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  1. Preseason WR rankings. Assuming 0.5 ppr, start 3 WR, about 250 position players rostered. Age as of 9/1/16. Prev from 5/15/16. Tr Rk Player Team Age Prev 1 1 Odell Beckham Jr. NYG 23.8 (1) 2 2 DeAndre Hopkins HOU 24.2 (2) 2 3 Sammy Watkins BUF 23.2 (3) 2 4 Julio Jones ATL 27.6 (4) 2 5 Antonio Brown PIT 28.1 (5) 3 6 Allen Robinson JAX 23.0 (6) 3 7 Amari Cooper OAK 22.2 (7) 3 8 A.J. Green CIN 28.1 (8) 3 9 Alshon Jeffery CHI 26.5 (9) 4 10 Dez Bryant DAL 27.8 (10) 4 11 Mike Evans TB 23.0 (12) 4 12 T.Y. Hilton IND 26.8 (13) 4 13 Randall Cobb GB 26.0 (11) 4 14 Brandin Cooks NO 22.9 (15) 4 15 Keenan Allen SD 24.3 (19) 5 16 Demaryius Thomas DEN 28.7 (14) 5 17 Corey Coleman CLE 22.2 (20) 5 18 Kelvin Benjamin CAR 25.6 (16) 5 19 Devante Parker MIA 23.6 (17) 5 20 Josh Doctson WAS 23.7 (21) 5 21 Kevin White CHI 24.2 (18) 6 22 Jarvis Landry MIA 23.8 (25) 6 23 Jeremy Maclin KC 28.3 (23) 6 24 Laquon Treadwell MIN 21.2 (24) 6 25 Josh Gordon CLE 25.4 (31) 6 26 Julian Edelman NE 30.3 (22) 6 27 Brandon Marshall NYJ 32.4 (27) 6 28 Jordy Nelson GB 31.3 (26) 6 29 Donte Moncrief IND 23.1 (28) 6 30 Jordan Matthews PHI 24.1 (29) 7 31 Golden Tate DET 28.1 (32) 7 32 Martavis Bryant PIT 24.7 (30) 7 33 Doug Baldwin SEA 28.9 (34) 7 34 Allen Hurns JAX 24.8 (37) 7 35 Phillip Dorsett IND 23.7 (40) 7 36 Tyler Lockett SEA 23.9 (42) 7 37 Leonte Carroo MIA 22.6 (35) 7 38 Sterling Shepard NYG 23.5 (47) 7 39 William Fuller HOU 22.4 (41) 7 40 Devin Funchess CAR 22.3 (49) 7 41 John Brown ARI 26.4 (38) 7 42 Michael Thomas NO 23.5 (46) 7 43 Michael Floyd ARI 26.8 (39) 7 44 Eric Decker NYJ 29.5 (36) 7 45 Larry Fitzgerald ARI 33.0 (33) 7 46 Tyler Boyd CIN 22.8 (50) 7 47 Emmanuel Sanders DEN 29.4 (43) 7 48 DeSean Jackson WAS 29.7 (44) 7 49 Breshad Perriman BAL 23.0 (45) 7 50 Davante Adams GB 23.7 (51) 8 51 Nelson Agholor PHI 23.3 (52) 8 52 Michael Crabtree OAK 29.0 (53) 8 53 Travis Benjamin SD 26.7 (54) 8 54 Stefon Diggs MIN 22.8 (55) 8 55 Marvin Jones DET 26.5 (57) 8 56 Sammie Coates PIT 23.4 (65) 8 57 Dorial Green-Beckham PHI 23.4 (48) 8 58 Willie Snead NO 23.9 (56) 8 59 Tajae Sharpe TEN 21.7 (119) 8 60 Malcolm Mitchell NE 24.1 (63) 9 61 Terrelle Pryor CLE 27.2 (114) 9 62 Tavon Austin RAM 25.5 (59) 9 63 Torrey Smith SF 27.6 (60) 9 64 Devin Smith NYJ 24.5 (61) 9 65 Jaelen Strong HOU 22.6 (72) 9 66 Charles Johnson MIN 27.5 (98) 9 67 Kendall Wright TEN 26.8 (58) 9 68 Braxton Miller HOU 23.8 (62) 9 69 Markus Wheaton PIT 25.6 (71) 9 70 Bruce Ellington SF 25.0 unr 9 71 Mike Wallace BAL 30.1 (73) 9 72 Kenny Britt RAM 27.9 (70) 10 73 Jared Abbrederis GB 25.7 (88) 10 74 Paul Richardson SEA 24.4 (89) 10 75 Kenny Stills MIA 24.4 (113) 10 76 Chris Hogan NE 27.9 (69) 10 77 Jeff Janis GB 25.2 (81) 10 78 Ty Montgomery GB 23.6 (64) 10 79 Ted Ginn CAR 31.4 (67) 10 80 Jermaine Kearse SEA 26.6 (68) 10 81 Justin Blackmon JAX 26.6 (75) 10 82 Kamar Aiken BAL 27.3 (76) 10 83 DeAndre Smelter SF 24.7 (74) 10 84 Chris Conley KC 23.9 (82) 10 85 Marqise Lee JAX 24.8 (79) 10 86 Rishard Matthews TEN 26.9 (86) 10 87 Cody Latimer DEN 23.9 (80) 10 88 Eli Rogers PIT 23.7 unr 10 89 Pierre Garcon WAS 30.1 (66) 10 90 Steve Smith BAL 37.4 (77) 10 91 Trevor Davis GB 23.2 (84) 10 92 Mohamed Sanu ATL 27.0 (107) 10 93 D.J. Foster NE 22.3 (103) 10 94 Robert Woods BUF 24.4 (105) 11 95 Victor Cruz NYG 29.8 (83) 11 96 Rashard Higgins CLE 21.9 (106) 11 97 Moritz Boehringer MIN 22.9 (85) 11 98 Vincent Jackson TB 33.6 (87) 11 99 Quinton Patton SF 26.1 (101) 11 100 Danny Amendola NE 30.8 (78) 11 101 Chris Moore BAL 23.2 (100) 11 102 Terrance Williams DAL 27.0 (92) 11 103 Brian Quick RAM 27.2 (94) 11 104 Albert Wilson KC 24.1 (93) 11 105 Corey Brown CAR 24.7 (95) 11 106 Brandon Coleman NO 24.2 (97) 12 107 Pharoh Cooper RAM 21.5 (117) 12 108 Rueben Randle PHI 25.3 (90) 12 109 Steve Johnson SD 30.1 (91) 12 110 Marquess Wilson CHI 24.0 (96) 12 111 Mike Thomas RAM 22.0 (102) 12 112 Jakeem Grant MIA 23.8 unr 12 113 Cordarrelle Patterson MIN 25.5 (104) 12 114 Anquan Boldin DET 35.9 (99) 12 115 Cecil Shorts HOU 28.7 (108) 12 116 Eddie Royal CHI 30.3 (109) 12 117 James Jones SD 32.4 (110) 12 118 Rod Streater KC 28.6 (111) 12 119 Justin Hunter TEN 25.3 (112) 12 120 Devin Lucien NE 23.2 (115) 12 121 Ricardo Louis CLE 22.4 (116) 12 122 Demarcus Robinson KC 21.9 (118) 12 123 Josh Huff PHI 24.9 (121) 12 124 Jordan Payton CLE 23.0 (122) 12 125 Nelson Spruce RAM 23.7 unr 12 126 Brandon LaFell CIN 29.8 (124) 12 127 Keyarris Garrett CAR 23.9 unr Not a ton of movement since May, other than a few obvious guys emerging (Tajae Sharpe, Terrelle Pryor, etc.). Keenan Allen & Jarvis Landry have moved up a few slots based mainly on upgrading my opinion of their prospects for this year -- I put more stock in other people's opinions for redraft than for dynasty, so this has made my rankings closer to conventional wisdom. Larry Fitzgerald has slid down the rankings for similar reasons -- I'm less high than I was on his redraft prospects, and he's 33 years old.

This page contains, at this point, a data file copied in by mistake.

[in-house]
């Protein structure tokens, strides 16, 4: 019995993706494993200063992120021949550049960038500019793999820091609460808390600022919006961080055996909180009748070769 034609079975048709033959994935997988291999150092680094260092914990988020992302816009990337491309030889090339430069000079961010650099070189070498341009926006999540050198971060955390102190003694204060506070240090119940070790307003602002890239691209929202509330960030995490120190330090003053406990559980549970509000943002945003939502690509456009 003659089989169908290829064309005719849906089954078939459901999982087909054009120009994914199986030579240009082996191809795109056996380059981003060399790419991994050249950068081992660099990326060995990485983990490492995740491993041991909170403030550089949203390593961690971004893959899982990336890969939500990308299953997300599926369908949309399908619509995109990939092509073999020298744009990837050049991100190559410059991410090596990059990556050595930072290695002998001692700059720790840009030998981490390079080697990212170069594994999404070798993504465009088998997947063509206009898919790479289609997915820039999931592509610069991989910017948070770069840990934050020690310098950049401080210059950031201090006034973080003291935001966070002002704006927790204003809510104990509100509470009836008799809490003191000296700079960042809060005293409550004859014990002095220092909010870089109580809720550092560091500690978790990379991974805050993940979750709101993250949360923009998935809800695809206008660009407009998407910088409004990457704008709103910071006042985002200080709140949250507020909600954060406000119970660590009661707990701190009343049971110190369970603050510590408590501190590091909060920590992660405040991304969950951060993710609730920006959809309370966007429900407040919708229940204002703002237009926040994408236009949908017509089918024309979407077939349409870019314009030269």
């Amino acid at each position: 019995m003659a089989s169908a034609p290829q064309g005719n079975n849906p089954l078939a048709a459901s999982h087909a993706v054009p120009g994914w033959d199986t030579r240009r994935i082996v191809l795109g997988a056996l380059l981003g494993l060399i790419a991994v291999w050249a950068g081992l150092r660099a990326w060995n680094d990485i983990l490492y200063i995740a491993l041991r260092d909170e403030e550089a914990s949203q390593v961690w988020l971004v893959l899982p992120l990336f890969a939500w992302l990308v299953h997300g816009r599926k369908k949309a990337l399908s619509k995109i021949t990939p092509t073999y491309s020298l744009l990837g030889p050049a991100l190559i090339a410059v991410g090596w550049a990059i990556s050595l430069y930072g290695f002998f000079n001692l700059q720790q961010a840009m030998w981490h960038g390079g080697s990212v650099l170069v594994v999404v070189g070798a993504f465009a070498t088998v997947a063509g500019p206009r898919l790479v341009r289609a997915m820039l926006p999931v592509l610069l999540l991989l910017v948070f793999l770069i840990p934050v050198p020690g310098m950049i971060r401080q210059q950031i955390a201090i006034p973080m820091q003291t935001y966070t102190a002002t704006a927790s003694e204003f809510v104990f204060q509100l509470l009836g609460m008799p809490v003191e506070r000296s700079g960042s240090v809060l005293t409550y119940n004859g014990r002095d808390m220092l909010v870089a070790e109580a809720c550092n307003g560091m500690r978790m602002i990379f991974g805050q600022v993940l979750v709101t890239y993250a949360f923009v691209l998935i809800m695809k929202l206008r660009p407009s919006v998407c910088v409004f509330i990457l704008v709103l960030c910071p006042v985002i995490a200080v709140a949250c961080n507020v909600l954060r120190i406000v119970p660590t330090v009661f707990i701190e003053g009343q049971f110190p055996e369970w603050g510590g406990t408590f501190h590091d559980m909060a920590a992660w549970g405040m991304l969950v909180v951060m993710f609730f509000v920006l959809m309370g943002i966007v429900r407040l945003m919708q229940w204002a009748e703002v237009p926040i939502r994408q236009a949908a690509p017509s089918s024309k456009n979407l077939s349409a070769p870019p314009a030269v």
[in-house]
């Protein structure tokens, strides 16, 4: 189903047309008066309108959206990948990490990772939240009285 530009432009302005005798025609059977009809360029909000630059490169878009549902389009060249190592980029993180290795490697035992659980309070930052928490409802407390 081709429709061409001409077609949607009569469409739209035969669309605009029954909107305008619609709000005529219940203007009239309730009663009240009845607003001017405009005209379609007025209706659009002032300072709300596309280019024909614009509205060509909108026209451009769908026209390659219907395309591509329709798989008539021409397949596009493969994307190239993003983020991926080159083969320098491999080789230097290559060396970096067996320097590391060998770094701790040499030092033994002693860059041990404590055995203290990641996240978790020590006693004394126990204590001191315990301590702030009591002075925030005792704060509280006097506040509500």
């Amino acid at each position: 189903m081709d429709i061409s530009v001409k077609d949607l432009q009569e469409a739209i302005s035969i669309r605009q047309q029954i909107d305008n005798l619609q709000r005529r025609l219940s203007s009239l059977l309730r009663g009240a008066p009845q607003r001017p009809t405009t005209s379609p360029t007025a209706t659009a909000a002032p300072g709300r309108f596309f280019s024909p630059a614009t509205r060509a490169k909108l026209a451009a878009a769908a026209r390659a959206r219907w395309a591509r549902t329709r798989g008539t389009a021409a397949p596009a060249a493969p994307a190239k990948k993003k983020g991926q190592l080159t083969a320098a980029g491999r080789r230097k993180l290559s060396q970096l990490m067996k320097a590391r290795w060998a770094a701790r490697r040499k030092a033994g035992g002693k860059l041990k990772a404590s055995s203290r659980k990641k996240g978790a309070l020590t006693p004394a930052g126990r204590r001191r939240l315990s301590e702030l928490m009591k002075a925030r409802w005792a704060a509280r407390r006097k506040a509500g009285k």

2. Doug Martin vs. LeSean McCoy looks like an interesting comparison in terms of dynasty value. Talent / Career Production: Edge to McCoy. He has more Pro Bowls & All Pros, better career stats, and a better reputation. Recent Production: Edge to Martin. He had an All Pro 2015 season with excellent rushing numbers, while McCoy only had a Pro Bowl season with good numbers. Advanced stats like DVOA and PFF grades basically agree. They both had down years in 2014, and Martin's was much worse (51 YFS per game with terrible efficiency numbers), which shrinks Martin's edge. Age & Health: Edge to Martin, who is 6 months younger (born Jan 1989 vs. July 1988 for McCoy). They have both been relatively healthy, though McCoy missed some time last year with hamstring & MCL injuries and Martin's poor production in 2013 & 2014 might have been partially related to playing through injuries. Team's Commitment: Slight edge to McCoy. McCoy signed a big contract with Buffalo a year ago, and Martin signed a slightly less big contract with Tampa this offseason. McCoy's contract had significantly more guaranteed money ($26M vs. $15M), so it would be harder for Buffalo to move on anytime soon even though the contract is a year older. Both teams are talking up their lead RB. Situation / Competition: Edge to McCoy. Both look like workhorse RBs. Charles Sims looks to be tougher competition for snaps than any RB on Buffalo, though Buffalo has been drafting a lot of late-round RBs so some competition might emerge (as it briefly did from Karlos Williams). Buffalo has a much better offensive line, according to PFF. Tyrod Taylor & Jameis Winston were both new starters last year who showed the potential to lead a good offense. Winston seems more promising but Taylor's running ability helps open things up for the RB. Fantasy Strengths: Edge to McCoy in PPR, Martin in non-PPR. McCoy gets used more heavily in the passing game. Martin gets the goal-line work, while McCoy lost a lot of those carries to Karlos Williams last year (we'll see what happens going forward). Last year, they both had 15.1 ppg in PPR, while Martin outscored McCoy by 0.7 ppg in non-PPR. Off-Field Issues: Edge to Martin. McCoy was involved in a bar fight this offseason, but nothing came of it. Redraft Rankings: Slight edge to Martin. Martin is ahead of McCoy in 5 of the 6 sources on the FBG ADP page, by 4 spots on average. On average, FBG's 4 projectors have Martin projected for 0.3 ppg more in non-PPR and McCoy projected for 0.2 ppg more in PPR (Dodds favors McCoy in both, Wood favors Martin in both, and Henry & Tremblay are split by format). Question 1: Who do you like more in dynasty? Question 2: Why is Martin so far ahead of McCoy in most dynasty rankings?